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You see it on car stickers, shop windows, bus stands and wayside shrines. It registers indelibly in the subconscious mind amid the synaesthetic hysteria of images that India offers most tourists. It is the picture of a man with a white beard and penetrating glance, clad in the traditional attire of a poor fakir a ragged white robe and a kerchief around the head seated barefoot on a rock, his right ankle resting on his left knee.

There are variations on this theme, as there inevitably are when an image proliferates. At times his robes are saffron, and at other times, the picture focuses merely on his face with its deep compelling glance. But who is this man. And how did he come to acquire such a pan-Indian familiarity and generate such collective veneration.

The key to that enigma or at least a tantalising glimpse into it is to be found in a hot, dusty nondescript town in Maharashtra called Shirdi, an eight-hour bus-ride away from Mumbai.

For it is here that Sai Baba, that legendary mystic of early 20th century India, lived for most of the 80 years of his life.

There is nothing particularly attractive about Shirdi. An abundance of profoundly unaesthetic pink, white and yellow concrete has nudged out the green spaces that must have once defined the landscape. And the odour of mercantilism simply pervades the air from hotel proprietors to street vendors to the temple authorities, everyone appears to have acquired breathtaking savoir-faire in the practice of peddling the Sai Baba phenomenon.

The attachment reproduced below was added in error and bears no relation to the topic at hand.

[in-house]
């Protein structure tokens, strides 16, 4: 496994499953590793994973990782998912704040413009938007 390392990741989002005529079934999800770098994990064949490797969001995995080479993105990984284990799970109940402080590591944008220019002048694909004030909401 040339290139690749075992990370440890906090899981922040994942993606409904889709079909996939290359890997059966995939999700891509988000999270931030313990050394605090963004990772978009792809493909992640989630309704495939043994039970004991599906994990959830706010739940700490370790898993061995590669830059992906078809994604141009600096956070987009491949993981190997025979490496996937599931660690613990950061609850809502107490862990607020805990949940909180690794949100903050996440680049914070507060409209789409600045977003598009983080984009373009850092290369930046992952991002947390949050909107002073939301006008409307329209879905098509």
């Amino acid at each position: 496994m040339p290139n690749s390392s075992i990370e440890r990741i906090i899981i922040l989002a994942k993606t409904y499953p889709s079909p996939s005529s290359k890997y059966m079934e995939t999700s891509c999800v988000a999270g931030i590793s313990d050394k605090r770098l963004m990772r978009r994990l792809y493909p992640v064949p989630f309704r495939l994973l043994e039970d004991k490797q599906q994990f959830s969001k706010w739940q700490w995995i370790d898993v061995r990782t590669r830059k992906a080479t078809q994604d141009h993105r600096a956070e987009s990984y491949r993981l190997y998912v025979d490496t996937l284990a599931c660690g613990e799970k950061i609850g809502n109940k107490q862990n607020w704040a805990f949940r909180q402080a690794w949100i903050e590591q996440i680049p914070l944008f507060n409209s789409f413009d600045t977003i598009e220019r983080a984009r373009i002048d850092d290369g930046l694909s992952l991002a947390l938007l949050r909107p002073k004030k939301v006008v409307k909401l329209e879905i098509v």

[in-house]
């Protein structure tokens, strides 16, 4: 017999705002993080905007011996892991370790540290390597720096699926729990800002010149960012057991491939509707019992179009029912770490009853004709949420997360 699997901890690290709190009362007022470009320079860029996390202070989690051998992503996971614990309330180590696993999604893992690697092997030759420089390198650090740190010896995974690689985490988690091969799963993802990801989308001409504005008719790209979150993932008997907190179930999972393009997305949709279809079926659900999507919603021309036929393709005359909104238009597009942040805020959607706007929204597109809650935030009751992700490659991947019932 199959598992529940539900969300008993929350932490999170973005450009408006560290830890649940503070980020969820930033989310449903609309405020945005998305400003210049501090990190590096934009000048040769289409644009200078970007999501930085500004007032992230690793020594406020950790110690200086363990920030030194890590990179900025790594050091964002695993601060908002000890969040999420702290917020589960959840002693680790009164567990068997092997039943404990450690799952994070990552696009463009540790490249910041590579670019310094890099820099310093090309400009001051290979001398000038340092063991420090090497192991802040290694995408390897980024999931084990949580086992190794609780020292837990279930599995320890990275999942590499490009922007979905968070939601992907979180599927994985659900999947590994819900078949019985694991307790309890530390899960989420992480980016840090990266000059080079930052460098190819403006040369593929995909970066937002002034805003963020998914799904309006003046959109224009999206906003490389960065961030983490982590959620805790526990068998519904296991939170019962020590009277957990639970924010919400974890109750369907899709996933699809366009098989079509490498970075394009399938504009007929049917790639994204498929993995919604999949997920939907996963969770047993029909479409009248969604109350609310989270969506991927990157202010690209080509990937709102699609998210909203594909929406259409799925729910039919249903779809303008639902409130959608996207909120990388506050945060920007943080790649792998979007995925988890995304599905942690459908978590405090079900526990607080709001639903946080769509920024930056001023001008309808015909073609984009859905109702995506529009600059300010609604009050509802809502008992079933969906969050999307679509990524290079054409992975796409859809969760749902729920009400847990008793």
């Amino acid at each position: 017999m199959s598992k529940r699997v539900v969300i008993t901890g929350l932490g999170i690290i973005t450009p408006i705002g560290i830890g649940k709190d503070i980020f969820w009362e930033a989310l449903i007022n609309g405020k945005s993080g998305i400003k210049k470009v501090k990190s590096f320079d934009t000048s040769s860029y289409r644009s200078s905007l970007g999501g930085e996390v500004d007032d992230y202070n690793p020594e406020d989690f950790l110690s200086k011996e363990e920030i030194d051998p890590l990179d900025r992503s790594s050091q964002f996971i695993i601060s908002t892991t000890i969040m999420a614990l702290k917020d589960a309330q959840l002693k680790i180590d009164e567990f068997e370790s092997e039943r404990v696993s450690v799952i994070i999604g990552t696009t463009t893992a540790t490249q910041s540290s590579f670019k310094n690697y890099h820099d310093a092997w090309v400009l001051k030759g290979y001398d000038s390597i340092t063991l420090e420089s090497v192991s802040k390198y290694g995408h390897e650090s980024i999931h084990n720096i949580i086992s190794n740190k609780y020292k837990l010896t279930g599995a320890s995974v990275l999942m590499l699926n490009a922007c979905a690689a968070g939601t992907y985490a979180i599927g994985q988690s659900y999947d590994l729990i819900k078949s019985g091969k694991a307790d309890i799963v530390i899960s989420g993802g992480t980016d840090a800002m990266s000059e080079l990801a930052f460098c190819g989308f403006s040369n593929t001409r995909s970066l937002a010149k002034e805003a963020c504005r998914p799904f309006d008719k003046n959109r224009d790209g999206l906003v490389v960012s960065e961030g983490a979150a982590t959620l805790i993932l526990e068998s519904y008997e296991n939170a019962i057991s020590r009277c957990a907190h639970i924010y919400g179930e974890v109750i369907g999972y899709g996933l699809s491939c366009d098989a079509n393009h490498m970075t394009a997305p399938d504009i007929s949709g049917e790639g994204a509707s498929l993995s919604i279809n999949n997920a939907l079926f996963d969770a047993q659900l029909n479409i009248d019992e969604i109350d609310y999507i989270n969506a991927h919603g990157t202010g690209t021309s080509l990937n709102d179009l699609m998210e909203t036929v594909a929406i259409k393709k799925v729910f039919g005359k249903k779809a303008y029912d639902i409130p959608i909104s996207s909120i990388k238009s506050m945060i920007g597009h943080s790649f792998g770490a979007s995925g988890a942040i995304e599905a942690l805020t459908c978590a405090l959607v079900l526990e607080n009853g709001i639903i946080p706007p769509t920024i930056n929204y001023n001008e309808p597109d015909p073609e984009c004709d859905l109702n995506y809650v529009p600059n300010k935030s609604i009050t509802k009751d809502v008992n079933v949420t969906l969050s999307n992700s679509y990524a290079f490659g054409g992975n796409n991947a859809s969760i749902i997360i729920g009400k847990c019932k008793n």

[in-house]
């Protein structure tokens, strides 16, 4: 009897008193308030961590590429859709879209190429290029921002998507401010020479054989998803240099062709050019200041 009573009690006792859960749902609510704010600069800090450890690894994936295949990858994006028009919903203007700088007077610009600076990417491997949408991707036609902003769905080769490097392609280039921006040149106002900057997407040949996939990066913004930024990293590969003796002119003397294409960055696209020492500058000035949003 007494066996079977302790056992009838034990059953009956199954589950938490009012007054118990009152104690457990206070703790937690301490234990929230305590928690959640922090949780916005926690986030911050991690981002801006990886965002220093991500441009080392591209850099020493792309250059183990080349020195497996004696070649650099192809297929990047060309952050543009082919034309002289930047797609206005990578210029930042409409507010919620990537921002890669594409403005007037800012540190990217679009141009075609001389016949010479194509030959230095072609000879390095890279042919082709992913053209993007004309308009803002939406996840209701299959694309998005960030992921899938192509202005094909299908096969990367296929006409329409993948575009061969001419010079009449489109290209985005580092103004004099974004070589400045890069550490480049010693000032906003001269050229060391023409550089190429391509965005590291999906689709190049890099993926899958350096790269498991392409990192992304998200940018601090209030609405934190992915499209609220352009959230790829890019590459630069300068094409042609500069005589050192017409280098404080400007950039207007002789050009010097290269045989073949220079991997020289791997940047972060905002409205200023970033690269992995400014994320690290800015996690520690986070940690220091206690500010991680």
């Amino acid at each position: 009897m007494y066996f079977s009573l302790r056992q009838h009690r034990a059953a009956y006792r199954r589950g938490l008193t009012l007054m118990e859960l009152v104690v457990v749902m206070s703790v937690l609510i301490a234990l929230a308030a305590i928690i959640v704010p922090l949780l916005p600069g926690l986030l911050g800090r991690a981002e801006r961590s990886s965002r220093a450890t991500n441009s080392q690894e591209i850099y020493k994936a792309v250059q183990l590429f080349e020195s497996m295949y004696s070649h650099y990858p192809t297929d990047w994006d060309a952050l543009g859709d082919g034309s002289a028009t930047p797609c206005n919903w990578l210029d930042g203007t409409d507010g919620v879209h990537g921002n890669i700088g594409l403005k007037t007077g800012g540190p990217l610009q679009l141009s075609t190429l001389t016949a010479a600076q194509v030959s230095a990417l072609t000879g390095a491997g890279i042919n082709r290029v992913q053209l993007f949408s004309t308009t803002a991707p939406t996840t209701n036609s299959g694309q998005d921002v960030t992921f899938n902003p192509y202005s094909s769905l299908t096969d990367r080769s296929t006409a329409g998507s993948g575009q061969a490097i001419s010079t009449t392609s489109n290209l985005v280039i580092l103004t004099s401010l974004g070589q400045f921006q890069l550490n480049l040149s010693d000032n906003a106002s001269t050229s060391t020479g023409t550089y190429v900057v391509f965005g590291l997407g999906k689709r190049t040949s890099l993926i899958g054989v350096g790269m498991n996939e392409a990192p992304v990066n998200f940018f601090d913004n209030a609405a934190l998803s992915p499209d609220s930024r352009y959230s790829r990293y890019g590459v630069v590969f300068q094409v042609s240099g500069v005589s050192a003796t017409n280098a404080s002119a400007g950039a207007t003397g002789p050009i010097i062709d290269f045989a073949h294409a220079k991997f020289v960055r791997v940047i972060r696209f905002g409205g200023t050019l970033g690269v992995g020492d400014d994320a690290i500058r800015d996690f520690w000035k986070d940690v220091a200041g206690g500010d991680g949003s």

But hang in there. Somewhere in the course of your visit, a strange peace, a certain inexplicable quietude, is likely to descend upon you. You could attribute it to the grace of the mysterious Fakir that suffuses the hallowed town. Or simply to the atmosphere surcharged with devotion that is found in so many sites of pilgrimage all over the world.

And yet, even diehard agnostics and rationalists have been known to furtively tuck little fragments of Sai Baba memorabilia into their pockets before they leave the place!

And that finally, is what the big hoo-ha over Shirdi is all about. For slowly but inevitably, the Fakir of this seemingly godforsaken place in the west-Indian wilderness gets under your skin.

Places to visit

    Masjid (Dwarkamayi)
    Samadhi mandir              
    Guru Sthan
    Lendi Garden
    Khandoba Temple
    Maruti Temple

How to Reach

By Air :-
Nearest airport is Aurangabad.

By Rail :-
Nearest railhead is Kopargaon, 15 kms. on the Manmad-Daund section of Central Railway.

By Road
Mumbai-Shirdi, 296 kms. (Mumbai-Nashik-Niphad-Yeola-Shirdi) Nashik-Shirdi 112 kms. Aurangabad-shirdi 126 kms. (Aurangabad-Vaijapur Yeola-Kopargaon-shirdi) Pune-Shirdi, 183 kms. (Pune-Kalamba-Sangmner-Talegaon-Shirdi)

 State Transport buses ply regularly from Mumbai, Nashik, Ahmednagar, Aurangabad, Pune and Kopargaon.